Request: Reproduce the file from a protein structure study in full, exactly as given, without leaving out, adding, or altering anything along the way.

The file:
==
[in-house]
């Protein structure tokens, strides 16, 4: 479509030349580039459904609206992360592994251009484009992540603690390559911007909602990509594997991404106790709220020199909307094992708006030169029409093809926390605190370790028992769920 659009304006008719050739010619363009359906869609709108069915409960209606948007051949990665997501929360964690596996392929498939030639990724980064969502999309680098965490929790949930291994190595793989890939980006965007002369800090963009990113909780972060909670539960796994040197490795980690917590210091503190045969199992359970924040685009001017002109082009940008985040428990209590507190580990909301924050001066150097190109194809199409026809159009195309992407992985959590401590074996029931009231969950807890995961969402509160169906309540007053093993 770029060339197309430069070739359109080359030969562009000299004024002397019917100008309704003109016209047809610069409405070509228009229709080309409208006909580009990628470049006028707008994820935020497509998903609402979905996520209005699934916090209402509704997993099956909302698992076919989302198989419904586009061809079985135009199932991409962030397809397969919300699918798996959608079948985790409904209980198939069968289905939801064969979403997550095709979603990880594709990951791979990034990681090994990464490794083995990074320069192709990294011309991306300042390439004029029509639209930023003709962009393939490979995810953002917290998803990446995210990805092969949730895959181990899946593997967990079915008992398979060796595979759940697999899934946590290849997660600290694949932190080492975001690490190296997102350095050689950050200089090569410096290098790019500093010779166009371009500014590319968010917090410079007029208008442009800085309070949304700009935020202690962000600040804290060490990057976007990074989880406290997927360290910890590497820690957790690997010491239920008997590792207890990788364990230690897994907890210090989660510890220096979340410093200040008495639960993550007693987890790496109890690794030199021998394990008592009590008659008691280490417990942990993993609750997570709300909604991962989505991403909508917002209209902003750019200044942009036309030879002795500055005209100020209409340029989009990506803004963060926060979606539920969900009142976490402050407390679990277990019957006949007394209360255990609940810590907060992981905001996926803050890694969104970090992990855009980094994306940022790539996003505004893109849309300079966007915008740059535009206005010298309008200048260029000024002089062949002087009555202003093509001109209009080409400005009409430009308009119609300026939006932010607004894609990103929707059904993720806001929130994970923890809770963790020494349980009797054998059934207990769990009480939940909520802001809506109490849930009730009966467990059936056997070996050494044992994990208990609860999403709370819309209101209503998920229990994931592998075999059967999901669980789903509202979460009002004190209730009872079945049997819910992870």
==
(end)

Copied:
[in-house]
């Protein structure tokens, strides 16, 4: 479509030349580039459904609206992360592994251009484009992540603690390559911007909602990509594997991404106790709220020199909307094992708006030169029409093809926390605190370790028992769920 659009304006008719050739010619363009359906869609709108069915409960209606948007051949990665997501929360964690596996392929498939030639990724980064969502999309680098965490929790949930291994190595793989890939980006965007002369800090963009990113909780972060909670539960796994040197490795980690917590210091503190045969199992359970924040685009001017002109082009940008985040428990209590507190580990909301924050001066150097190109194809199409026809159009195309992407992985959590401590074996029931009231969950807890995961969402509160169906309540007053093993 770029060339197309430069070739359109080359030969562009000299004024002397019917100008309704003109016209047809610069409405070509228009229709080309409208006909580009990628470049006028707008994820935020497509998903609402979905996520209005699934916090209402509704997993099956909302698992076919989302198989419904586009061809079985135009199932991409962030397809397969919300699918798996959608079948985790409904209980198939069968289905939801064969979403997550095709979603990880594709990951791979990034990681090994990464490794083995990074320069192709990294011309991306300042390439004029029509639209930023003709962009393939490979995810953002917290998803990446995210990805092969949730895959181990899946593997967990079915008992398979060796595979759940697999899934946590290849997660600290694949932190080492975001690490190296997102350095050689950050200089090569410096290098790019500093010779166009371009500014590319968010917090410079007029208008442009800085309070949304700009935020202690962000600040804290060490990057976007990074989880406290997927360290910890590497820690957790690997010491239920008997590792207890990788364990230690897994907890210090989660510890220096979340410093200040008495639960993550007693987890790496109890690794030199021998394990008592009590008659008691280490417990942990993993609750997570709300909604991962989505991403909508917002209209902003750019200044942009036309030879002795500055005209100020209409340029989009990506803004963060926060979606539920969900009142976490402050407390679990277990019957006949007394209360255990609940810590907060992981905001996926803050890694969104970090992990855009980094994306940022790539996003505004893109849309300079966007915008740059535009206005010298309008200048260029000024002089062949002087009555202003093509001109209009080409400005009409430009308009119609300026939006932010607004894609990103929707059904993720806001929130994970923890809770963790020494349980009797054998059934207990769990009480939940909520802001809506109490849930009730009966467990059936056997070996050494044992994990208990609860999403709370819309209101209503998920229990994931592998075999059967999901669980789903509202979460009002004190209730009872079945049997819910992870």